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October 27, 2005

Comments

zogg

Hey there edgie, haven't upchucked anything to your esteemed blog in quite a while. Anyway, to agree with you is rather uninteresting to me, really not worth mentioning at all, but I find that to do so in writing and in a public forum is actually rather revolting and personally distressful in a gastric sort of way. Skin color is off, too. But here goes.
My agreement with you is in reference to a certain NYTimes columnist wanker by the name of Krugman. Did you read this week's thing on Iraq? (I happened to pick up a ketchup-stained NYT B section at my local greasy spoon, so I read the NYT op-ed page for the first time in years.) What a piece of shit, it probably wouldn't pass for an op-ed piece in a high school newspaper and here it is on the NYT page. Starts off by saying that the administration has never justified the war and lies constantly, and based on these facts the piece goes on to blather some other crap. Moreover, the rest of the pieces on the page are virtually identical in viewpoint and structure, only the topic changes. How long has it been like this? Back in the day, at least you could get a Safire piece, lunatic that he was, plopped in there as a paper tiger for the "balance" points.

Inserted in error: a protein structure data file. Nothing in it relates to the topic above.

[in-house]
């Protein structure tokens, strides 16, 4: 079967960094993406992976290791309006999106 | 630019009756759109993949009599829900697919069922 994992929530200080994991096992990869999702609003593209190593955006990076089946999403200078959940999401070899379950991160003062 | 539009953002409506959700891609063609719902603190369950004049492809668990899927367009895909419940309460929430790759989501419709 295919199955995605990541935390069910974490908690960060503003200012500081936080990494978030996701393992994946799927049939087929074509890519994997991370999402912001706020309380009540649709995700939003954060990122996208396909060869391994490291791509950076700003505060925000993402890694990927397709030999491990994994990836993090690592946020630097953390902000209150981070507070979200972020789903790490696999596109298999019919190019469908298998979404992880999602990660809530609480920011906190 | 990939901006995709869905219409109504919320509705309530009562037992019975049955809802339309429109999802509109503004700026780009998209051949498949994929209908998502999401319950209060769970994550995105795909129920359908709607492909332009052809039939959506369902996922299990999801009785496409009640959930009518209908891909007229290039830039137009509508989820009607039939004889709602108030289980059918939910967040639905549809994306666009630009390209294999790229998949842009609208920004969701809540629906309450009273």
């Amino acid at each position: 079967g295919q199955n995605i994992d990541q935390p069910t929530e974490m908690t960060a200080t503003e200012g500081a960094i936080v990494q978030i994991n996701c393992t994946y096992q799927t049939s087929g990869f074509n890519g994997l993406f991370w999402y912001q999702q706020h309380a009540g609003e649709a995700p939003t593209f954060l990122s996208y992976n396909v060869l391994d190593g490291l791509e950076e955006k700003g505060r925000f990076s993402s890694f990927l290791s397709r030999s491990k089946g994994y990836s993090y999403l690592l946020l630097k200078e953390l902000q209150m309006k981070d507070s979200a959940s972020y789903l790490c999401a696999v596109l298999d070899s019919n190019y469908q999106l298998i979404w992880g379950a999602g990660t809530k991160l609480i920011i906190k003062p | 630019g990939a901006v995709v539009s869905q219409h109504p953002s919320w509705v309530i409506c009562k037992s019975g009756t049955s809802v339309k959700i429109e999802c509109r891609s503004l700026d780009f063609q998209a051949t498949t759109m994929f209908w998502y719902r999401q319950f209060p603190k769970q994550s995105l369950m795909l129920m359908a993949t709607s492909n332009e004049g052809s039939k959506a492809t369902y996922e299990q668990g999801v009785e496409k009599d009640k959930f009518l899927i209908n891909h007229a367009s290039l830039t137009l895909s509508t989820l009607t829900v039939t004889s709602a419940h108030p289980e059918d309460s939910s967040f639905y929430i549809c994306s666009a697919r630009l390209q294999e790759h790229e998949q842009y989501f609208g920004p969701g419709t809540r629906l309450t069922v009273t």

Philip

Hi Zogg, and I'm pleased to hear from you. (In agreeemnt, no less!) It is a bit sad, the Krugman columns and the Times Op-ed page in its entirety. Evaluation of the intervention in Iraq cries out for clear-eyed weighing of costs and benefits. Economists are supposed to be good at this, but PK can't seem to help himself anymore. His first instinct these days is to use name-calling and bad prose as a substitute for thought. People of good faith and integrity may come to opposing conclusions about whether the potential cost of this regime change exceeds the potential benefits. Maybe the project is too difficult and costly and will backfire. This is a legitimate argument. But sticking out your tongue at the Bush administration isn't. Maybe it feels good to stick out your tongue at Bush (I like to do it too, sometimes, in the privacy of my own home), but it doesn't address the substantive issues.

As for the the Times op-ed page, I think it has gone downhill. It strikes me that amid all the chatter about promoting "diversity," the most important kinds of diversity are ignored completely. Diversity of ideas and viewpoints. What matters more: the color of your skin or the content of your thought?


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